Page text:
Insurtech’s rising star
Insurtech continues to shine on with the hope and possibility of youth. Tradestreaming’s Gidon Belmaker examines how insurers are increasingly offering IoT-enabled policies for different lines of insurance that calculate the risk for each person, digitally. In a world where a house is smart enough to know what room temperature its owners prefer, IoT-enabled policies make a lot of sense. The challenge for insurers looking to get into the IoT game will be filtering, processing, and reacting to really big data in real time.
In the spirit of being hopeful, insurtech’s top women execs spoke with Tradestreaming to share their career advice for women looking to enter this fast-growing field.
Fintech’s murky waters
It’s been a hard couple of weeks at Wells Fargo. After the firm’s pamphlet for Teen Day 2016 angered the theater community by implying that the arts were merely a childhood pastime, scandal struck one of America’s biggest banks yet again, on a much larger scale. After discovering that over 2 million fake bank and credit card accounts had been opened at the bank, Wells Fargo fired 5,300 employees.
Twitter did not approve. Analysts lambasted the bank for trying to shift a top-tier management problem onto hapless employees facing unrealistic sales goals. And while Wells Fargo has since eliminated product sales goals, Carrie Tolstedt, the unit leader in charge of those 5,300 ex-WF employees, walked away with about $125 million in stock and options.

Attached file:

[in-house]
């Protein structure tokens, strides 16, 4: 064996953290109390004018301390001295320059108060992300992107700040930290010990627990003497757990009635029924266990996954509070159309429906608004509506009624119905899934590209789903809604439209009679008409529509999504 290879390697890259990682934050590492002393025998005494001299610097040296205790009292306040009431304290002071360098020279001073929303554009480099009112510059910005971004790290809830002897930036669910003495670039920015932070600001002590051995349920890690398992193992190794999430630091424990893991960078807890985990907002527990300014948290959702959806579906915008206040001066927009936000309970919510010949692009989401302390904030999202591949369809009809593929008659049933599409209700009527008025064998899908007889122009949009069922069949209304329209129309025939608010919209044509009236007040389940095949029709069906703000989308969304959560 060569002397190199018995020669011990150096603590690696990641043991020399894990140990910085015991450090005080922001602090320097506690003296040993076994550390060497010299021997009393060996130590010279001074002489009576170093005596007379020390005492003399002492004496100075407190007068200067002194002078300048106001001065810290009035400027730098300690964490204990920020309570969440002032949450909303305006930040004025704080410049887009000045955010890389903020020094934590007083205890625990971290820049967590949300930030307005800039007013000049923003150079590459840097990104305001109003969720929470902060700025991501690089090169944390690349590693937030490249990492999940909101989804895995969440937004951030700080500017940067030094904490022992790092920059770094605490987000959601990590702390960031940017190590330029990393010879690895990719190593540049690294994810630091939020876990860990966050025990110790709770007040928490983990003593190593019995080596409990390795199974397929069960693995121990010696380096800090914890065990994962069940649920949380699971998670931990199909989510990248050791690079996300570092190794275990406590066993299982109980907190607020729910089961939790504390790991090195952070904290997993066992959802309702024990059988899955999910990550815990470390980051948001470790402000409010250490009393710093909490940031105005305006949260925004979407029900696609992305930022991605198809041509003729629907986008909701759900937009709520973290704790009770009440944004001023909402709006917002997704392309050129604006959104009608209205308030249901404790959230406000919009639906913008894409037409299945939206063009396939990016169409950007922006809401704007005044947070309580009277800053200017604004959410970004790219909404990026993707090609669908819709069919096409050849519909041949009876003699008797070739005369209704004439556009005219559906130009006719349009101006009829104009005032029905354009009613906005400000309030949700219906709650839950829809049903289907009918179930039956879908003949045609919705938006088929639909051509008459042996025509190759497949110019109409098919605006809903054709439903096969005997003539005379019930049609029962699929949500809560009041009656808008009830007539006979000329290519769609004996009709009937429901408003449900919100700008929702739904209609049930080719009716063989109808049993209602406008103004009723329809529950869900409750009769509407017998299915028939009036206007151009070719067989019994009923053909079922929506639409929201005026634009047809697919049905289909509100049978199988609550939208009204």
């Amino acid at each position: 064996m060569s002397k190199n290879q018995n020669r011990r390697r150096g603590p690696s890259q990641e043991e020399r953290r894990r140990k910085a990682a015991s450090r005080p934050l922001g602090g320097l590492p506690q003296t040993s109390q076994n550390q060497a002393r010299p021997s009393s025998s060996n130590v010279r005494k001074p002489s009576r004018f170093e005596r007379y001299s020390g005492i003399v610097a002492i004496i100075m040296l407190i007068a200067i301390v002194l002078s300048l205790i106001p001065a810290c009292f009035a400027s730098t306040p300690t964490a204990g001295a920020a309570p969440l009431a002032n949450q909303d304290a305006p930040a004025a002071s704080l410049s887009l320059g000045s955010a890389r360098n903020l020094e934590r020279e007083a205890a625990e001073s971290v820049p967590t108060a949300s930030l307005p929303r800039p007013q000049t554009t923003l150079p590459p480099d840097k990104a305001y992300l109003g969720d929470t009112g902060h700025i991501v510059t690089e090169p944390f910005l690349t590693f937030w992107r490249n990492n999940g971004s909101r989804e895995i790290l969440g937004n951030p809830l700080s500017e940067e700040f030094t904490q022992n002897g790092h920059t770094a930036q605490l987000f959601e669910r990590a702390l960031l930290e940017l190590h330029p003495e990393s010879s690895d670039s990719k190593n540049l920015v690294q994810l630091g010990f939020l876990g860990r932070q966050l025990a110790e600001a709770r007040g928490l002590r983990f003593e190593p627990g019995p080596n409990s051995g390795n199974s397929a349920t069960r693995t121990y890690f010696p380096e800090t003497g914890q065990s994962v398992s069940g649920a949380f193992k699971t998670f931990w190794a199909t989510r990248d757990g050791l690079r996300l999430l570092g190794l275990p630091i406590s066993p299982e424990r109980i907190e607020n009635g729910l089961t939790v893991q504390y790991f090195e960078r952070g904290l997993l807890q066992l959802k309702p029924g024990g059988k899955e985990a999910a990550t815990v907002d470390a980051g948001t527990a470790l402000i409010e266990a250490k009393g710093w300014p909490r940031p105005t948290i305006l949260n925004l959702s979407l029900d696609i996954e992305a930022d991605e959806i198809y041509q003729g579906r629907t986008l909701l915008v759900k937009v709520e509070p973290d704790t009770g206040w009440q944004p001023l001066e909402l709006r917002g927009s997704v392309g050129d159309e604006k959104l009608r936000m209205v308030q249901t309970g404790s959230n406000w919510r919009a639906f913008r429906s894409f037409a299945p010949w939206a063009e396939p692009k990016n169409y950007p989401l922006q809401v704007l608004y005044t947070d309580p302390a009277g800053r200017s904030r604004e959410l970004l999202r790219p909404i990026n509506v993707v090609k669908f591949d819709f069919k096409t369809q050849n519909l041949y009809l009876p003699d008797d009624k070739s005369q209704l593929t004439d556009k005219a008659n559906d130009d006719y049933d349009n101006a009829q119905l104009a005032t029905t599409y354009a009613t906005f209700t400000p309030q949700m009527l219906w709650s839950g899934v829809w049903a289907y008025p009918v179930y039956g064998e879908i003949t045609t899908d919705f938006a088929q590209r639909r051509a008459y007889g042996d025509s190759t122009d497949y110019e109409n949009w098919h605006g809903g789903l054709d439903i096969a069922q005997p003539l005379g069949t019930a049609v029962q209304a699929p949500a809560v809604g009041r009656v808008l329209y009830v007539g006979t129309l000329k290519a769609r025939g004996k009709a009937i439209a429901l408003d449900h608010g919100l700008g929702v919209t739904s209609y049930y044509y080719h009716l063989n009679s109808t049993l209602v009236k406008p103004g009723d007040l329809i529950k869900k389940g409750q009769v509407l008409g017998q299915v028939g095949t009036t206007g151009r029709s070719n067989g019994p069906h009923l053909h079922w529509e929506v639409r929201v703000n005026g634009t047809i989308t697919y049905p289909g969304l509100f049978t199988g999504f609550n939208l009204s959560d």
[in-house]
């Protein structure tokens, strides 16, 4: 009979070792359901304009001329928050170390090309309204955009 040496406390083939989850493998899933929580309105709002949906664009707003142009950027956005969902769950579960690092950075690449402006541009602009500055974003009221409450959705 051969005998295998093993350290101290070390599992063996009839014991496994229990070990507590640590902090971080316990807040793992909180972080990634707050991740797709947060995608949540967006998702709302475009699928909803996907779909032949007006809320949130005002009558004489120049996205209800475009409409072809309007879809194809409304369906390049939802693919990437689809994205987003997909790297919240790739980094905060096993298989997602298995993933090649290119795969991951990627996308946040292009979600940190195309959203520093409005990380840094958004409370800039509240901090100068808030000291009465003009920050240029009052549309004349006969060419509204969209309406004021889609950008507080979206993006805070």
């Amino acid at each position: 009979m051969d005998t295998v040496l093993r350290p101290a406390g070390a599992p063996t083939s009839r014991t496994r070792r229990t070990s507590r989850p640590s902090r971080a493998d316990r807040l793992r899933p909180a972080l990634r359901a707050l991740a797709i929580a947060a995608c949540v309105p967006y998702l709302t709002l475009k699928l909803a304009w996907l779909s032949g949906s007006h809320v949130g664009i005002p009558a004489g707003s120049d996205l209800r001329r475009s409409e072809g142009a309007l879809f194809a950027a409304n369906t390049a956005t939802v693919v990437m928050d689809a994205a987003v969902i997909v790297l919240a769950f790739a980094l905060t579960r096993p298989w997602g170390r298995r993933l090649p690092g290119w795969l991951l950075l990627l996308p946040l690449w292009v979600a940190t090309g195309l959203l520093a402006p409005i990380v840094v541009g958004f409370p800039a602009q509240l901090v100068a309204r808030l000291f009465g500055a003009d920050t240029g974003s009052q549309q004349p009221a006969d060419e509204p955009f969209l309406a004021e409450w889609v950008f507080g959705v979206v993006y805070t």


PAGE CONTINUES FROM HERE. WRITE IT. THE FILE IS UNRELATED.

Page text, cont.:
Speaking of crime and payment, Tradestreaming’s Josh Liggett’s in-depth reporting on the shady world of prison payments showed that justice – and fintech – are not always accessible to inmates.
While the financial industry is experiencing a surge in growing transparency and lower fees thanks to growing competition, the prison payment industry isn’t undergoing a similar renaissance. Instead, inmates are held prisoner to high fees and limited services within an old system masquerading as innovative fintech.
Fintech real-estate companies are getting creative
Ok, yes. A fraudulent mortgage market did cause the Great Recession of 2008. But the mortgage market is getting innovative with online offerings that seem to have the consumer – not just profit – in mind. Digital lender Point, which enables homeowners to sell a percentage of their home to investors, is putting borrowers and lenders on more even turf by better aligning incentives between them. Last week, the company raised $8.4 million, bringing total fundraising to $15.4 million.
Real-estate crowdfunding platform Roofstock is also out to change the digital real-estate market, by simplifying the process of buying or investing fractionally in occupied singly family housing. According to Roofstock’s chairman and co-founder, Gregor Watson, Roofstock recently signed a deal with an Asian group that wants to invest a whopping $250 million on the platform.
Work and play
The fintech interview process can be daunting for interviewees. Potential candidates can take solace and solid tips from Tradestreaming’s interview advice from top fintech execs. Keyword takeaways: passion, motivation, openness. Oh, and don’t ask about salary.
Of course, young fintech wannabes might have other things on their minds. Like beer. On last week’s ESPN College Gameday show, a student put up a sign with his Venmo number and a request that his mother send beer money. Instead, over two thousand complete strangers donated to his beer fund. Here’s a selection of what fintech companies’ signs might look like come next College Gameday.
Prophets of Wall Street
No one knows exactly what the future has in store – but people are making some educated guesses. Aon estimates that self-driving cars will cut U.S. insurance premiums by 40%, though automation will carry its own unique risks. Chinese ecommerce giant Alibaba thinks the future of identify verification lies in the red veins of your eyeballs.
And because your week wouldn’t be complete without a blockchain update, Goldman Sachs filed a patent for blockchain-enabled forex, in the hope of speeding up and reducing cost of trading currencies.